Tuesday

Kodaira Dimension and the Yamabe Problem, Revisited

  • Speaker: Claude LeBrun
  • Time: 9:00-10:00
  • Abstract: Dimension four provides a surprisingly idiosyncratic setting for the interplay between scalar curvature and differential topology. This peculiarity becomes especially pronounced when discussing the Yamabe invariant or “sigma constant” of a smooth compact manifold; and Seiberg-Witten theory makes this especially apparent for those 4-manifolds that arise as compact complex surfaces. For compact complex surfaces of Kaehler type, I showed in the late 1990s that the sign of the Yamabe invariant is always determined by the Kodaira dimension, and calculated the Yamabe invariant exactly in all cases where it is non-positive. In this talk, I will describe recent joint work with Michael Albanese that generalizes these results to all complex surfaces of non-Kaehler type, except those of class VII. However, I will also explain why excluding this exceptional class is absolutely essential for these purposes.

Ricci flows with nonstandard initial data

Most Ricci flow theory takes the short-time existence of solutions as a starting point and ends up concerned with understanding the long-time limiting behaviour and the structure of any finite-time singularities that may develop along the way. In this talk I will look at what you can think of as singularities at time zero. I will describe some of the situations in which one would like to start a Ricci flow with a space that is something other than a smooth bounded curvature Riemannian manifold, and some of the situations in which one considers smooth initial data that is only achieved in a non-smooth way. A particularly interesting and useful case is the problem of starting a Ricci flow on a Riemann surface equipped with a measure, as I will explain.
Parts of the talk are joint with either Hao Yin (USTC) or Man Chun Lee (CUHK).

Symmetry of Plateau-minimal surfaces

  • Speaker: Jacob Bernstein
  • Time: 11:20-12:20
  • Abstract: Using the method of moving planes Schoen showed that any smooth minimal immersion spanning a pair of coaxial circles must be a piece of a catenoid or a pair of disks. Using a variation on this technique we extend this result to a larger class of stationary surfaces -- at least when the circles have the same radius. This class is large enough to include the essentially singular surfaces that are observed in physical soap-films. This is joint work with F. Maggi.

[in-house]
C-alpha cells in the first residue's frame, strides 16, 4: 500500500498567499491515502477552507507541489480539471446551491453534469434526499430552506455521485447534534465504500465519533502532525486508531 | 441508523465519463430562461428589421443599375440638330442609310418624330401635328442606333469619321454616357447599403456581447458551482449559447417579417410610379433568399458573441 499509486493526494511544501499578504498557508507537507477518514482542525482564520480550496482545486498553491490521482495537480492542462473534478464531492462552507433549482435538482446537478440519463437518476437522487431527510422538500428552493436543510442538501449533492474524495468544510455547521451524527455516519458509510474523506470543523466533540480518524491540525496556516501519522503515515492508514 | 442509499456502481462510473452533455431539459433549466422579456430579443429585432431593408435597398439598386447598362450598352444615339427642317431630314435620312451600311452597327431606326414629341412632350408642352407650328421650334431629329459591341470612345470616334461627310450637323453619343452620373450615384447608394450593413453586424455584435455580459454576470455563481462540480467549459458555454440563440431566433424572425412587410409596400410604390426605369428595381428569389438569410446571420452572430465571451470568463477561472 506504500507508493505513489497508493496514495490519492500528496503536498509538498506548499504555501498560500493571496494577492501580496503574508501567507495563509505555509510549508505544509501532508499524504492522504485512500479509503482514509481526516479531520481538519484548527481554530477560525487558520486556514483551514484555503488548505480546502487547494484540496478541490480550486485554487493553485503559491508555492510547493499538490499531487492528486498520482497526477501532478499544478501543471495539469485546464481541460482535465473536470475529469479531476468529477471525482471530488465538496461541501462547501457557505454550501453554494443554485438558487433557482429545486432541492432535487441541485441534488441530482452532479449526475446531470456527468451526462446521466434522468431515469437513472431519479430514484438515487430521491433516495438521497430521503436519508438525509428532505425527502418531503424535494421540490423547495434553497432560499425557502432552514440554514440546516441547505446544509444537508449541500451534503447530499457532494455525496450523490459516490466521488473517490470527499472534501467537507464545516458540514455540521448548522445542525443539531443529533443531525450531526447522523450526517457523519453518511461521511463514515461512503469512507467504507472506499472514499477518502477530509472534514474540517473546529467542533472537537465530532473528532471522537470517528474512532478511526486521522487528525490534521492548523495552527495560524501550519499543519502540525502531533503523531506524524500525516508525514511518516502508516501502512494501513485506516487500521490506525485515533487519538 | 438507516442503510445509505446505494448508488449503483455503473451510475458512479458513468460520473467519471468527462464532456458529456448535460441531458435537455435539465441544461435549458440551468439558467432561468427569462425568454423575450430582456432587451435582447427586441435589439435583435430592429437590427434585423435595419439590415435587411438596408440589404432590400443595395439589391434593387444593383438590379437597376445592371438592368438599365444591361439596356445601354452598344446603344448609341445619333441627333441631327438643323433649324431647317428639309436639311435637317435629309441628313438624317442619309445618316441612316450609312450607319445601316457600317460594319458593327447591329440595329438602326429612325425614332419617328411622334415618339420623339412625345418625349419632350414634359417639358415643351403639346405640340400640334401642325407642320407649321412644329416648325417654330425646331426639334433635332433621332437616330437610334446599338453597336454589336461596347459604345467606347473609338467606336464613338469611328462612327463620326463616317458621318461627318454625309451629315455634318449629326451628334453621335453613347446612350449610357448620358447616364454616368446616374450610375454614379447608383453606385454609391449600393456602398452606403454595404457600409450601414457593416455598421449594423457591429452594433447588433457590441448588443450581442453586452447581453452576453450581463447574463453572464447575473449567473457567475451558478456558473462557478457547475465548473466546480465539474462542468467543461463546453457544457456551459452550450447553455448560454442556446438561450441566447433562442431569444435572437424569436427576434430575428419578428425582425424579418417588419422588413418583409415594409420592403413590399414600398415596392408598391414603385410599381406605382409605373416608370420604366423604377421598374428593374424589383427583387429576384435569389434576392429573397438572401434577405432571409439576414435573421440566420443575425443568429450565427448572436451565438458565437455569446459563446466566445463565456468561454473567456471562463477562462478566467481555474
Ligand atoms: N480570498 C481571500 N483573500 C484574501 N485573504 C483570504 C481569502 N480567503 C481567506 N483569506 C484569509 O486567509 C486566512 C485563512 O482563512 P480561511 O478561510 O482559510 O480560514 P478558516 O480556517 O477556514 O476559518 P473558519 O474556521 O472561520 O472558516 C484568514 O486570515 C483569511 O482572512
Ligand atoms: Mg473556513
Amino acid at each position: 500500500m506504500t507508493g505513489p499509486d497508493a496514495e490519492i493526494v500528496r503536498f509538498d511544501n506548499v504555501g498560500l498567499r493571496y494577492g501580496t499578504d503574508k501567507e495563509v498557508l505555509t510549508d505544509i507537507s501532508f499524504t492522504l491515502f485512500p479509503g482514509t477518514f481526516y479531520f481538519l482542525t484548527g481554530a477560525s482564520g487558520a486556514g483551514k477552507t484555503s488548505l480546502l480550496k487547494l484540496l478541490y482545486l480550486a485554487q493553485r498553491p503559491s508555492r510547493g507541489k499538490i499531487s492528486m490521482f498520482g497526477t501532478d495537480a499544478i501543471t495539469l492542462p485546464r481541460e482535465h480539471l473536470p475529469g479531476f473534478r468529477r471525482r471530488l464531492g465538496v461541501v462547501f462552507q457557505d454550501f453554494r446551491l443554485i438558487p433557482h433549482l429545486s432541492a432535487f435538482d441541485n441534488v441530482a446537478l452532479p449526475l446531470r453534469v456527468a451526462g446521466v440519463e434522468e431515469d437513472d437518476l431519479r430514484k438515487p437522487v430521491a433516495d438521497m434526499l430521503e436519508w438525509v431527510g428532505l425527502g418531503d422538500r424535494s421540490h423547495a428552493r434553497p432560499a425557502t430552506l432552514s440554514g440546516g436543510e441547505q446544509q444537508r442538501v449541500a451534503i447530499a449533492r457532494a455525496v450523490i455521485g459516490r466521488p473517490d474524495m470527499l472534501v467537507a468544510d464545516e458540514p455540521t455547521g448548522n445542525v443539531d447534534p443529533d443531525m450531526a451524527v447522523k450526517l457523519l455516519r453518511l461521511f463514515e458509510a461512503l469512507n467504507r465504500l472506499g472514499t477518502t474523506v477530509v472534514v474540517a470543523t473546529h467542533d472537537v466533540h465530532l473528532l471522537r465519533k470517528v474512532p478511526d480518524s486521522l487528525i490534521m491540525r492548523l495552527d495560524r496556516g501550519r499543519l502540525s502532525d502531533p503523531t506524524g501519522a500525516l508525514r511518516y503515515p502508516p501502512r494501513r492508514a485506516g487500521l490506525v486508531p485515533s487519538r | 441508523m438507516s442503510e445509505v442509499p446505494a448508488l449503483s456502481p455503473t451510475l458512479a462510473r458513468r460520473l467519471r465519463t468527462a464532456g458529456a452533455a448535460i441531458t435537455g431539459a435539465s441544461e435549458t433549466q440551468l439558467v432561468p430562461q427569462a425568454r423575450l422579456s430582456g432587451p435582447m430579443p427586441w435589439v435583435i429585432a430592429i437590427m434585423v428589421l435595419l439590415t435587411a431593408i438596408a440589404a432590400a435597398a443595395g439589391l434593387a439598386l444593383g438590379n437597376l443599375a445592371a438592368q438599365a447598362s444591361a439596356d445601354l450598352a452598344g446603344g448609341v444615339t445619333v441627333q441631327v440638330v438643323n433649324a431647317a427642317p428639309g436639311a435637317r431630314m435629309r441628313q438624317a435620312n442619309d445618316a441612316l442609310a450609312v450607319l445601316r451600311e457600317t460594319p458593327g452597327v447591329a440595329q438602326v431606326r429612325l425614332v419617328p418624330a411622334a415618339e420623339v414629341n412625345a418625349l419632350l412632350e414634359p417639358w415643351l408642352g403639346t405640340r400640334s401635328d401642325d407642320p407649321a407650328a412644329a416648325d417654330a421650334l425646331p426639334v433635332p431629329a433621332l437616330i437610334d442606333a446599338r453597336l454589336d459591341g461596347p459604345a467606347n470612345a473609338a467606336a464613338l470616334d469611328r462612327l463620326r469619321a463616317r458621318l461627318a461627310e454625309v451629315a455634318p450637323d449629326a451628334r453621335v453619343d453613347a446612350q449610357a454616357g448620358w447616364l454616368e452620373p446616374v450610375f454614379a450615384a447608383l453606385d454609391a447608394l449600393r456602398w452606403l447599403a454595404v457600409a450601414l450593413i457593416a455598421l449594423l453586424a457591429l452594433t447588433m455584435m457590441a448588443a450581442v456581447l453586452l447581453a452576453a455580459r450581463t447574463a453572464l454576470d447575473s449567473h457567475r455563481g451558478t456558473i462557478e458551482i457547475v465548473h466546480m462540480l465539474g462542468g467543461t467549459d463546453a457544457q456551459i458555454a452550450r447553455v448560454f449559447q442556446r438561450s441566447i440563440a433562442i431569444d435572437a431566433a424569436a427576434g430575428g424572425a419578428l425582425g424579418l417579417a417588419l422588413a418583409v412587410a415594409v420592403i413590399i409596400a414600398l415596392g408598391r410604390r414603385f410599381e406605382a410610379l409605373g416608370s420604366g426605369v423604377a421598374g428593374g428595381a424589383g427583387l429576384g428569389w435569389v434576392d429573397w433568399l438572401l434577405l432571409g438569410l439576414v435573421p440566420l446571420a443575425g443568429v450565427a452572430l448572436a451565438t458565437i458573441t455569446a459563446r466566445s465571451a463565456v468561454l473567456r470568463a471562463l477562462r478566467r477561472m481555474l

ALG spaces and the Hitchin equations (via Zoom)

  • Speaker: Rafe Mazzeo
  • Time: 2:00-3:00
  • Abstract: The natural metric on the moduli space of solutions to the Hitchin equations on a Riemann surface is hyperkaehler. On the four-punctured sphere, this moduli space is in fact a 4-dimensional gravitational instanton of ALG type. A long-standing question asks whether all gravitational instantons arise as gauge-theoretic moduli spaces (or similar finite dimensional analogues). I will explain how and why this is true in this particular setting, namely that the available parameters in the Hitchin construction exhaust the full moduli of ALG metrics of D4 type. Joint with Fredrickson, Swoboda, Weiss.

O(2)-symmetry of 3D steady gradient Ricci solitons (via Zoom)

  • Speaker: Yi Lai
  • Time: 3:10- 4:10
  • Abstract: For any 3D steady gradient Ricci soliton, if it is asymptotic to a ray we prove that it must be isometric to the Bryant soliton. Otherwise, it is asymptotic to a sector and called a flying wing. We show that all flying wings are O(2)-symmetric. Hence, all 3D steady gradient Ricci solitons are O(2)-symmetric.

Quantitative Faber-Krahn Inequalities and Applications

Among all drum heads of a fixed area, a circular drum head produces the vibration of lowest frequency. The general dimensional analogue of this fact is the Faber-Krahn inequality, which states that balls have the smallest principal Dirichlet eigenvalue among subsets of Euclidean space with a fixed volume. I will discuss new quantitative stability results for the Faber-Krahn inequality on Euclidean space, the round sphere, and hyperbolic space, as well as an application to the Alt-Caffarelli-Friedman monotonicity formula used in free boundary problems. This is based on joint work with Mark Allen and Dennis Kriventsov.

Immersed mean curvature flows with non-collapsed singularities

  • Speaker: Keaton Naff
  • Time: 5:30-6:30
  • Abstract: In the mean curvature flow of hypersurfaces, noncollapsing has proven to be a powerful and useful assumption when studying singularities and high curvature regions. In particular, the assumption of noncollapsing has been used to prove a wide range of local a priori estimates and has led to classification results for certain classes of singularity models. Less is known for immersed mean-convex flows. In this talk, I would like to survey recent results and discuss outstanding conjectures for immersed mean-convex flows that begin to bridge the gap between the embedded and immersed mean-convex settings. The talk is based on joint work with S. Brendle and ongoing work with S. Lynch.